The Ranville Military Cemetery was the next place on the itinerary. A service of remembrance was held for the men of the 1st Royal Ulster Rifles (Airborne). During the service Roy Irwin pronounced the exhortation and Hazel Mullan laid the wreath on behalf of the group. Jack and Heather Donnelly visited the grave of Rfm H Greer 1 RUR, Alan Gourley visited the grave of Pte E Corteil Para Regt and his Parachute dog, Glen. Barbara Patterson (Cookstown) visited the grave of Rfm A Charles RUR and laid a wreath on the grave for Pte Charles' twin granddaughters. Also in this cemetery members visited the graves of Pte G Reid Para Regt and Lt G A Maginnis 1 RUR (uncle of Lord Ken Maginnis of Drumglass).
The Royal Ulster Rifles was the only regiment in the British Army who had two battalions involved in the D Day Invasion, so next stop for the group was the memorial to the men of the second battalion at Cambes-en-Plaine who came into Normandy from the sea on landing craft. Before the service took place, Ian Daglish gave a detailed account of the battle for this small village, praising the courage of the 2nd Royal Ulster Rifles who were advancing over flat fields of growing barley. During the service Walter Mullan pronounced the exhortation and Paul Craven laid the wreath on behalf of the members.
At the nearby Cambes-en-Plaine war cemetery, David McNeil visited the grave of Rfm R McAllister 2 RUR. The town of Bayeux was the next port of call and here the afternoon was spent sight seeing and shopping. One of the local attractions members visited was the famous Bayeux Tapestry.
Wed 6 July Day 7

On the final day of the Normandy tour the “Operation Bluecoat” museum at St Martin des Besaces was the first stop.
From here we travelled to the war cemetery at Charles de Percy via the famous Dickie's Bridge that was captured by a reconnaissance patrol from a lone German sentry! This bridge was then used to rush tanks into the heart of the German positions. When the group arrived at the cemetery Ian had arranged for the Mayor of Charles de Percy to meet us and take part in our Service of Remembrance. During the service David Murray pronounced the exhortation and Jennifer Mullan laid the wreath. Dr Foster Kelly visited the grave of Sgt T J English Irish Gds and members visited the grave of Gdsm George Fitt Irish Gds, (brother of the late politician, Gerry Fitt. David McNeil, Robert Magill and Billy Dowie visited the grave of Sgt CJ McVeigh 2 RUR.
In the afternoon the members were taken throughout the local area where the British tanks fought fierce running battles with their German counterparts. One of these units was the 1st Battalion Irish Guards (Armoured) and the 3rd Battalion (Infantry). On our return to our hotel Ian sold out his supply of his book he had brought with him. Those members who purchased all got a personal message on their book along with Ian's signature. After having dinner with some of the group, Ian then left to catch the ferry back to Portsmouth.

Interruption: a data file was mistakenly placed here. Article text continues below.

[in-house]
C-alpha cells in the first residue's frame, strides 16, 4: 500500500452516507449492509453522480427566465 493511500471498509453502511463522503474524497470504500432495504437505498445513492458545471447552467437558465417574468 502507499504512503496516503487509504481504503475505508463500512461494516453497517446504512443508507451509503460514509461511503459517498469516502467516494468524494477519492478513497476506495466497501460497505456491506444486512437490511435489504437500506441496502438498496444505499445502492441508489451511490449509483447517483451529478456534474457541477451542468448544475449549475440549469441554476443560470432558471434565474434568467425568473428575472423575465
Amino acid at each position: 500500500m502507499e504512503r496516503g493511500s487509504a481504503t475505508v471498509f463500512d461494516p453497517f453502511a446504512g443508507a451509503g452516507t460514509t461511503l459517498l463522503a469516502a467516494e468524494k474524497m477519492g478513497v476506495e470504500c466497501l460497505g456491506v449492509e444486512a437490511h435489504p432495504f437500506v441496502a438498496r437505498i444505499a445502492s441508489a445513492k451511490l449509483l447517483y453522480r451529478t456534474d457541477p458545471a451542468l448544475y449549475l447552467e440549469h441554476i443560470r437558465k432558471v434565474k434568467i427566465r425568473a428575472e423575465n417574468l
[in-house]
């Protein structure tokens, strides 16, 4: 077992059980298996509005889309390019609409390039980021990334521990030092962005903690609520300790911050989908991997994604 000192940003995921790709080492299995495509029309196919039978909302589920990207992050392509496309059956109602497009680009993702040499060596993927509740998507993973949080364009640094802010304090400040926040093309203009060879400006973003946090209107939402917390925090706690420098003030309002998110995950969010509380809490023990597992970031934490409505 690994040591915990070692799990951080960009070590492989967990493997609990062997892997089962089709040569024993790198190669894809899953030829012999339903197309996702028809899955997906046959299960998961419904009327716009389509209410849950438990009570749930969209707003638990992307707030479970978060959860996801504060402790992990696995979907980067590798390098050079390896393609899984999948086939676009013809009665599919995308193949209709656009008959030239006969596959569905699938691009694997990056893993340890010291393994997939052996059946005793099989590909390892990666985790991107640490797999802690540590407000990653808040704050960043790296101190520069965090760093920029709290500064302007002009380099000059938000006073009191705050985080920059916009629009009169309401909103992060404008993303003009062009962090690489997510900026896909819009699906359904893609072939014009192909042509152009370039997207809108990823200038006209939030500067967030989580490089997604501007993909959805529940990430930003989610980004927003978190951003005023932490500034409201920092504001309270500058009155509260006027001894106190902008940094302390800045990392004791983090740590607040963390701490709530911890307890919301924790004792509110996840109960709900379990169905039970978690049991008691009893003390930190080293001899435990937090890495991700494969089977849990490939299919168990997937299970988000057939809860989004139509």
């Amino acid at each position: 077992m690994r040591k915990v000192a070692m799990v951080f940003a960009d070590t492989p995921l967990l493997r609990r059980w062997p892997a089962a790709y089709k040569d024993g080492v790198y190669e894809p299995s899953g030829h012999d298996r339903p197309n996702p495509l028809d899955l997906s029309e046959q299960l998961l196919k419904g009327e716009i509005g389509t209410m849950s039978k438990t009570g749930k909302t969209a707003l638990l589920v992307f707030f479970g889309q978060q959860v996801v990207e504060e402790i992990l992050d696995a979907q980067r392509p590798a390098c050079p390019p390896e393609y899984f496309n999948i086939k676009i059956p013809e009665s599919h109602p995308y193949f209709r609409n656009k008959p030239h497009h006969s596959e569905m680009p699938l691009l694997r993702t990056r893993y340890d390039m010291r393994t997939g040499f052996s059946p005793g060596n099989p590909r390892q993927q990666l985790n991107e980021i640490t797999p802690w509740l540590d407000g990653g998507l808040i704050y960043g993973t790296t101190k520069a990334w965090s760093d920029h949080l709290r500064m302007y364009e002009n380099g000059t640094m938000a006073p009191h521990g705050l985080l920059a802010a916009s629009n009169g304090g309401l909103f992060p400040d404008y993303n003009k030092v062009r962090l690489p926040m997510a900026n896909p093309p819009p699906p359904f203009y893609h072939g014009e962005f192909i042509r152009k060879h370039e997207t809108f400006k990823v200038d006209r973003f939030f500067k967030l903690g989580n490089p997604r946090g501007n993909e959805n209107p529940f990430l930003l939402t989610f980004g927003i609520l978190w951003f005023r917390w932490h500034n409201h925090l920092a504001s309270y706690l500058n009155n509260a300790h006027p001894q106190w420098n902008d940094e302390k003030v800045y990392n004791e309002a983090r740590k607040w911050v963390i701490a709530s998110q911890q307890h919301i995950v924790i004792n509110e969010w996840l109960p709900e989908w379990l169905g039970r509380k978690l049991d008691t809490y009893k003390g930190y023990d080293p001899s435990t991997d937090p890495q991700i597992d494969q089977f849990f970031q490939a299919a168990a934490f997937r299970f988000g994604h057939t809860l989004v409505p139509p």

Thurs 7 July Day 8

Next morning the members left their hotel for the journey up to Rotterdam to catch the ferry to Hull. Friday 8th July saw the group make their way to Cairnryan for the sailing to Larne and disperse on their various routes home
Sun 31 July 2011 Obituary - Ian Daglish R.I.P.

Ian Daglish addresses the Group
Tragically, the members' friend and guide for their time in Normandy, Ian Daglish, was seriously injured when a light aircraft he was flying got into difficulties and crashed into houses in Salford, near Manchester on Friday 29th July. Ian died from his injuries in the early hours of Sunday 31st. His funeral service was on Thursday 11th August and his remains cremated on the following day, Ian leaves behind his wife Joy and two teenage daughters, Hazel and Fiona. A much respected military historian and author of several books on the Normandy battles, Ian will be sorely missed among groups such as The Friends of the Somme Mid Ulster Branch.
The following poem written by a 19 year old WW2 'Battle of Britain' Spitfire pilot was read at Ian's funeral service.

High Flight

"Oh ! I have slipped the surly bonds of earth
And danced the skies on laughter - silvered wings;
Sunward I’ve climbed, and joined the tumbling mirth
Of sun-split clouds - and done a hundred things

You have not dreamed of - wheeled and soared and swung
High in the sunlit silence. Hov'ring there
I’ve chased the shouting wind along, and flung
My eager craft through footless halls of air..

Up, up the long delirious, burning blue
I've topped the windswept heights with easy grace
Where never lark, or ever eagle flew;
And, while with silent lifting mind I've trod
The high untrespassed sanctity of space,
Put out my hand and touched the face of God."
Pilot Officer Gillespie Magee
412 Squadron RCAF
Killed 11th December 1941
County Tyrone Northern Ireland Mid Ulster Friends of the Somme